In recent years, the Great British political game has become a truly sordid affair. The actors in this game rely on tenuous, unsupported statistics; they all bend the truth as far as the truth can be bent; and cheating is encouraged, as long as neither team are found to be cheating.
One could argue that students of these subjects have all the financial incentive they need. Popular perception says that they go into gold-plated careers while those in humanities become starving artists, unhappy teachers or McDonald's employees. This view is, of course, wrong.
I want us to develop greener and cost-effective energy, but the targets designed to achieve that perversely have the opposite effect. If we weren't mismanaging energy so badly, perhaps we could find means that don't cost the earth - in more ways than one.
The Greek elections really show that politics can generate interest and excitement. In their hearts, electorates really want their Governments to govern and to do things. It may suit Nick Clegg to try for honesty with the electorate about can and cannot be achieved by Government but Greece shows that sometimes they want dynamism and action.
While the broadcasting establishment may think they are being clever calling out Cameron and becoming the story, they are really cooking up even more voter dissatisfaction. Inclusive government, not inclusive TV debates, is the key.
If just one of the main parties had someone who was a bit normal, able to galvanise, able to connect with the man on the street, able to rise above the other weak willed leaders all around them, they'd walk this election. It's just a shame that the only leader who fits that description is in charge of UKIP.
It looks as if 2015 could turn out to be Europe's Year of the Insurgents... More than at any time since the end of the Cold War, Europe needs clear, determined leaders who can calm voters' anger and offer reassurance that better times are coming, especially for those who have been hardest hit by the age of austerity. Anger, fear and intolerance of minorities are a highly dangerous mix - we have seen before where they can lead when populist politicians fan the flames. The coming year will be a test that Europe must not fail.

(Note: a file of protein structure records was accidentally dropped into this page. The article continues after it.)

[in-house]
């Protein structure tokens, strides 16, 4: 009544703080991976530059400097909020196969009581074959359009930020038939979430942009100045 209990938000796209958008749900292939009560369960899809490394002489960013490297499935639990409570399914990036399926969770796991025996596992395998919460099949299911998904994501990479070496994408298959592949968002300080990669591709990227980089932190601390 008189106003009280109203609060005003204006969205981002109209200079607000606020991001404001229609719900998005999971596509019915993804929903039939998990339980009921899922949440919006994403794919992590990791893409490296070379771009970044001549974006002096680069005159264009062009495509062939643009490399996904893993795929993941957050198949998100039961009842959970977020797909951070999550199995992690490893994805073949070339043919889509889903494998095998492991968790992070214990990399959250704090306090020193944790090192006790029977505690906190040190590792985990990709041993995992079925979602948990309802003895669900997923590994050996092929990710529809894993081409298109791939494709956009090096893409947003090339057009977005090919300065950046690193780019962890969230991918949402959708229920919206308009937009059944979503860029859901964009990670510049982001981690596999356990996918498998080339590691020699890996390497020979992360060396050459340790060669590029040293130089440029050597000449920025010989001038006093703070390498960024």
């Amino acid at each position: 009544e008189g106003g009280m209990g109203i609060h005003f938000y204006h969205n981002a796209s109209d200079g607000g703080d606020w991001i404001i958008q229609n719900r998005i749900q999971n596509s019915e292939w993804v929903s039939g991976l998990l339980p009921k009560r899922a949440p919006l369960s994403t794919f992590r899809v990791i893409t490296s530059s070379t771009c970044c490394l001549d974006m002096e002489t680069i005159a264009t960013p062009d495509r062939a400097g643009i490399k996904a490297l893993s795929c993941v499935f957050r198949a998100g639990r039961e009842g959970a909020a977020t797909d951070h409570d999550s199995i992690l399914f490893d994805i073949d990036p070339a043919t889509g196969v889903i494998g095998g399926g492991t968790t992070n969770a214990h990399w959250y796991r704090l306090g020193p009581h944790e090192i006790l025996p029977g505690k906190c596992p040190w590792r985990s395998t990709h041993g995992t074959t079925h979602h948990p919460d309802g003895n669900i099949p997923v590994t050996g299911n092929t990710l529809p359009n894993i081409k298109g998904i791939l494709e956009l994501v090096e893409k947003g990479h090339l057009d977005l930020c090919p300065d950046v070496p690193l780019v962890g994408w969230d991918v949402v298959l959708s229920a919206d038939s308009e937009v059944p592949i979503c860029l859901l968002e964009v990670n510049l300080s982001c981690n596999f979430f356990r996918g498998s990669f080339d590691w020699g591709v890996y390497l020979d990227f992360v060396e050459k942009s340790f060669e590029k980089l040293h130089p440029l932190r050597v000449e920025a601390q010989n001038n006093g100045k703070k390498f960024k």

Nick Clegg is probably the modern politician who seems to try the hardest to engage with the public; despite the almost constantly negative responses. He hosts a weekly radio show, makes frequent public appearances (even set to appear on Channel 4's The Last Leg to try and convince at least one undecided voter directly) and has been a vocal critic of the delays in the Chilcot Report.
Blair's new Thatcherism and warmongering pushed me from Labour long ago, but still every new tory-lite policy Miliband's Labour announces seems like a fresh betrayal. It's high time the base support Labour takes for granted realised that continuing to vote Labour is not in their best interest. It's time for a real change, for the common good.
Hopefully one day we will hit on the one thing which will cause our art to transcend mere folly and become a flighty dove of pure satire. One day I hope to be as great as Al Murray.
Nigel Farage has been seeking to find the Tory baseline on Europe, but with Cameron completely fluid on policy and willing to veer further and further right, Farage has struggled to land a destructive blow in the past couple of months.
Cameron has concluded that the Greens are powerful and relevant enough to potentially split the left. I disagree with Mr. Cameron on almost everything, but on this we agree. The Greens are now a threatening political force. The sneaky rise of the Greens is over. The Greens have risen.
How can we understand the local-national perception gap that allows individuals to override their own everyday knowledge and experience?
I hear you marched in your thousands against my religion. Last week, and last month. You marched against immigrants, foreigners, and anyone a shade darker. I will not draw comparisons to Nazi Germany. I will not call you bigots, I will not insult you, and I will not label you. But we do have a problem.
"When I go campaigning as a member of the Conservative party, most people at the door say to me "ahhh politicians, they're all the same... They don't understand what it is like for the rest of us". It's not that they think all MPs are liars, or cheats or corrupt. It's that they are not able to recognise or associate with the challenges of the majority of the population.
As such my only New Year's resolution is try to be nicer to people; a task that if undertaken by everyone all at once, might make this tumultuous lump of rock hurtling around an infinite, pointless expanse of space that we call home somewhat more bearable.